Best Shots: All Star Superman, Uncanny & More

Frank Quitely on All-Star Superman

Greetings once again. Just a couple of words off the top . . . we’re a little bit smaller in terms of column space this week as we’ve literally had weddings (congrats to our Shots in the Dark brother Vince) and funerals (a death in my family, also the source of my absence last week). I just wanted to take a minute to thank Lucas Siegel for stepping in and keeping the ship on its usual wonky course. So, let’s get back to it.

All Star Superman #12

Written by Grant Morrison

Art by Frank Quitely with Jamie Grant

Published by DC Comics

Review by THE Rev. O.J. Flow

Talk about the review I never wanted to write. This is like being asked to write the obituary of a loved one. All Star Superman has come to a close, and we are as powerless to stop it as the Man of Steel is to preempt his own demise here. And I never thought this was possible, but as far as "Last Days of Superman" stories go, the modern classic "Whatever Happened to the Man of Tomorrow?" may very well have to surrender some space on its gold medal perch, if All Star Superman #12 is any indication.

It frustrates me how often Superman is publicly shortchanged in favor of the more "realistic" Batman. All Star Superman soundly proves the theory that the characters are only as good as the creators crafting their stories. To be fair, writer Grant Morrison and artist Frank Quitely were given a set of standards removed from the DC Universe proper, an enviable handicap. DC's best and brightest talent elsewhere may have had similar success with Superman stories set in its own universe (and one could argue that Frank Miller's blowing minds for all the wrong reasons with his All Star take on the Dark Knight), but it's indisputable that Morrison, Quitely & Co. have put together twelve distinctive Superman tales that will be held in high regard for generations.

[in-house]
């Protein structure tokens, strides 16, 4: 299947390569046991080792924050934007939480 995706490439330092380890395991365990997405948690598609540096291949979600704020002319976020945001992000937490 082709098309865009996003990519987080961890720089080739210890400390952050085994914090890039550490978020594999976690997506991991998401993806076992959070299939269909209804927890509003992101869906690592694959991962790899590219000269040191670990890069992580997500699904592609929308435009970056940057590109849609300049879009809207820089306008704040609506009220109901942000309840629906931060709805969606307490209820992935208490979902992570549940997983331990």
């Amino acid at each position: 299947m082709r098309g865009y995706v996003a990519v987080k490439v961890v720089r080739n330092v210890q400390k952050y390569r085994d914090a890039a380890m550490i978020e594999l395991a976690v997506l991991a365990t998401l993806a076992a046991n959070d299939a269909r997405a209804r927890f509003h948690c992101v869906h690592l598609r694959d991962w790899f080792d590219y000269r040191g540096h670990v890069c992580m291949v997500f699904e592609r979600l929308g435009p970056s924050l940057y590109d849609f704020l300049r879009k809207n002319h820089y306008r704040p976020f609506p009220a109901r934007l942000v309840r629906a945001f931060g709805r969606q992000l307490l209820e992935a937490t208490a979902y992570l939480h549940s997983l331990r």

The swan song we get in All Star Superman #12 is like the closing arguments of the case for the Man of Steel's invaluable contribution to mankind. One wonders how Earth could survive without its greatest champion, a concept Morrison has clearly developed since the first issue. "Superman In Excelsis" wraps things up with the notion that humans are ready to explore that brave, new world on their own. At one point it's even suggested that Lex Luthor is nothing without the bane of his existence thwarting his every move. Speaking of Luthor, should this villain ever get a "Best Of" compilation, this issue or #5 needs to be included for sure. Luthor is one of many characters -- Jimmy Olsen especially comes to mind -- who benefited creatively from this series. Morrison made finding a distinctive voice for Superman's cast of characters an art form.

It's a given that Morrison threw a lot of things against the wall with a 99.9% stick rate, but equally given is how extraordinarily well Frank Quitely's art set the series apart from other Superman books -- heck, comics in general. The life that he breathed into each action-packed panel is awe-inspiring, and the detail found on many pages are reminiscent of Geof Darrow's best work. The digital assist he got every issue from Jamie Grant deserves all due credit as well, his seemingly infinite color palette a site to behold four times a year. I'm typically in the camp that derides artists who can't maintain a monthly schedule, but the twelve issues we got over the last three years was was worth every extended wait.

If I have one complaint, and it's ever so minor, it's that I wish this book had been more accessible to the average non-reader. On paper it has been, most stories being self-contained, allowing for anyone to join the party at any given point. But there is no arguing that this has been sophisticated storytelling by Morrison and Quitely, for good and for bad, and I have a hard time believing that someone who doesn't normally read comics could appreciate some of the nuances the creators were responsible for, like the nods to the Silver Age, in-jokes only Superman fans could appreciate, and the scientific jargon. Personally, I have a sister-in-law who's a high school senior and we bond frequently over Smallville, and I've wanted to share this book with her for ages were I not certain that what made it so great to you and me would be lost on her. If other readers here have had better success stories than I in that regard, I'd love to hear from you.